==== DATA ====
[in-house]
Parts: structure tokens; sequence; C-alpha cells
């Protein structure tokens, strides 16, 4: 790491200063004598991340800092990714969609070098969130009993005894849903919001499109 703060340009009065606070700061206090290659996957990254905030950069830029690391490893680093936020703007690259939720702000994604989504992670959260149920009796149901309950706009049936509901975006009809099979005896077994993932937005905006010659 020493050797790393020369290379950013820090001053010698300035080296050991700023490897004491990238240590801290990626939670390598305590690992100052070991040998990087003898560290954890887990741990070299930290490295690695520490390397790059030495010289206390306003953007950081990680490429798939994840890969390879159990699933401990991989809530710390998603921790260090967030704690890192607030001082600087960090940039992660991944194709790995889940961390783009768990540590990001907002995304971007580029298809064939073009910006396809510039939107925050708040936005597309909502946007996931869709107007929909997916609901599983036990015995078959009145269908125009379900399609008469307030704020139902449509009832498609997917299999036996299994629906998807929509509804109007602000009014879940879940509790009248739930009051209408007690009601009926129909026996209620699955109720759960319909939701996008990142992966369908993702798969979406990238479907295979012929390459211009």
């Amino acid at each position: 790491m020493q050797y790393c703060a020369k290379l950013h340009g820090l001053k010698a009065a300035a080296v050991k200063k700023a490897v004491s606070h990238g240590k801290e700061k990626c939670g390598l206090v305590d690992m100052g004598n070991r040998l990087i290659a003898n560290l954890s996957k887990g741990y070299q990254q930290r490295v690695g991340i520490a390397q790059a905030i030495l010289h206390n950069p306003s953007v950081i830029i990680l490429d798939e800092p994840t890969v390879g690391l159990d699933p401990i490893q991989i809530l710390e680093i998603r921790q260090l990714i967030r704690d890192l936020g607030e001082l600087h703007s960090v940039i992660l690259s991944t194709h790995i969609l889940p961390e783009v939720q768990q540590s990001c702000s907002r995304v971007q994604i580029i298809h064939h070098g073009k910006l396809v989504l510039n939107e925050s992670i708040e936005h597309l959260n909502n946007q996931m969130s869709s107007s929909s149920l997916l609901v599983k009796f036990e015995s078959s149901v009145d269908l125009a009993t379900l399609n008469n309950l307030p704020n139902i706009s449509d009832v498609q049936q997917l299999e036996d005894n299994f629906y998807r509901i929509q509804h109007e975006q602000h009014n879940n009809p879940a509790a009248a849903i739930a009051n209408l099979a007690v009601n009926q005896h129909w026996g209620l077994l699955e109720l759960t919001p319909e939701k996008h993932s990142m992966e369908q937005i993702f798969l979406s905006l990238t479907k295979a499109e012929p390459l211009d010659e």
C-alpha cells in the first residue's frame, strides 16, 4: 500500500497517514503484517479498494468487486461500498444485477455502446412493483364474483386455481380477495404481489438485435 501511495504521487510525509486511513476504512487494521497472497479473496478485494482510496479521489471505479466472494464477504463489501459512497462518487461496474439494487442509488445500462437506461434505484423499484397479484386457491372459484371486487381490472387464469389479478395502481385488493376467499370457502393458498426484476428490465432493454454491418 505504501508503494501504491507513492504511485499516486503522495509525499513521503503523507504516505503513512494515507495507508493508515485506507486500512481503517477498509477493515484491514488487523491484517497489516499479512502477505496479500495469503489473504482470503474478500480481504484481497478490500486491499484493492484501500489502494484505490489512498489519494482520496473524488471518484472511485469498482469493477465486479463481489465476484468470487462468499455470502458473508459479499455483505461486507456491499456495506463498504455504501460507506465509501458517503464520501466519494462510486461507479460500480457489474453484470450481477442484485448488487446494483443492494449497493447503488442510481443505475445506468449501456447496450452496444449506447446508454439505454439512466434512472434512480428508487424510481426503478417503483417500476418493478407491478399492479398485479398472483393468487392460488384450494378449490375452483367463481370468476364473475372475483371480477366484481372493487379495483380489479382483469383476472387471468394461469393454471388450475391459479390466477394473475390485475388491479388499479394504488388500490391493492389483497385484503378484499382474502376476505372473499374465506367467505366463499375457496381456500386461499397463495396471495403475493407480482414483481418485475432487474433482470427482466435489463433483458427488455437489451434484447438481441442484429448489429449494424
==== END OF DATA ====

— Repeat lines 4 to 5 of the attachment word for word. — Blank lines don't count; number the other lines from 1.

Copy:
């Amino acid at each position: 790491m020493q050797y790393c703060a020369k290379l950013h340009g820090l001053k010698a009065a300035a080296v050991k200063k700023a490897v004491s606070h990238g240590k801290e700061k990626c939670g390598l206090v305590d690992m100052g004598n070991r040998l990087i290659a003898n560290l954890s996957k887990g741990y070299q990254q930290r490295v690695g991340i520490a390397q790059a905030i030495l010289h206390n950069p306003s953007v950081i830029i990680l490429d798939e800092p994840t890969v390879g690391l159990d699933p401990i490893q991989i809530l710390e680093i998603r921790q260090l990714i967030r704690d890192l936020g607030e001082l600087h703007s960090v940039i992660l690259s991944t194709h790995i969609l889940p961390e783009v939720q768990q540590s990001c702000s907002r995304v971007q994604i580029i298809h064939h070098g073009k910006l396809v989504l510039n939107e925050s992670i708040e936005h597309l959260n909502n946007q996931m969130s869709s107007s929909s149920l997916l609901v599983k009796f036990e015995s078959s149901v009145d269908l125009a009993t379900l399609n008469n309950l307030p704020n139902i706009s449509d009832v498609q049936q997917l299999e036996d005894n299994f629906y998807r509901i929509q509804h109007e975006q602000h009014n879940n009809p879940a509790a009248a849903i739930a009051n209408l099979a007690v009601n009926q005896h129909w026996g209620l077994l699955e109720l759960t919001p319909e939701k996008h993932s990142m992966e369908q937005i993702f798969l979406s905006l990238t479907k295979a499109e012929p390459l211009d010659e």
C-alpha cells in the first residue's frame, strides 16, 4: 500500500497517514503484517479498494468487486461500498444485477455502446412493483364474483386455481380477495404481489438485435 501511495504521487510525509486511513476504512487494521497472497479473496478485494482510496479521489471505479466472494464477504463489501459512497462518487461496474439494487442509488445500462437506461434505484423499484397479484386457491372459484371486487381490472387464469389479478395502481385488493376467499370457502393458498426484476428490465432493454454491418 505504501508503494501504491507513492504511485499516486503522495509525499513521503503523507504516505503513512494515507495507508493508515485506507486500512481503517477498509477493515484491514488487523491484517497489516499479512502477505496479500495469503489473504482470503474478500480481504484481497478490500486491499484493492484501500489502494484505490489512498489519494482520496473524488471518484472511485469498482469493477465486479463481489465476484468470487462468499455470502458473508459479499455483505461486507456491499456495506463498504455504501460507506465509501458517503464520501466519494462510486461507479460500480457489474453484470450481477442484485448488487446494483443492494449497493447503488442510481443505475445506468449501456447496450452496444449506447446508454439505454439512466434512472434512480428508487424510481426503478417503483417500476418493478407491478399492479398485479398472483393468487392460488384450494378449490375452483367463481370468476364473475372475483371480477366484481372493487379495483380489479382483469383476472387471468394461469393454471388450475391459479390466477394473475390485475388491479388499479394504488388500490391493492389483497385484503378484499382474502376476505372473499374465506367467505366463499375457496381456500386461499397463495396471495403475493407480482414483481418485475432487474433482470427482466435489463433483458427488455437489451434484447438481441442484429448489429449494424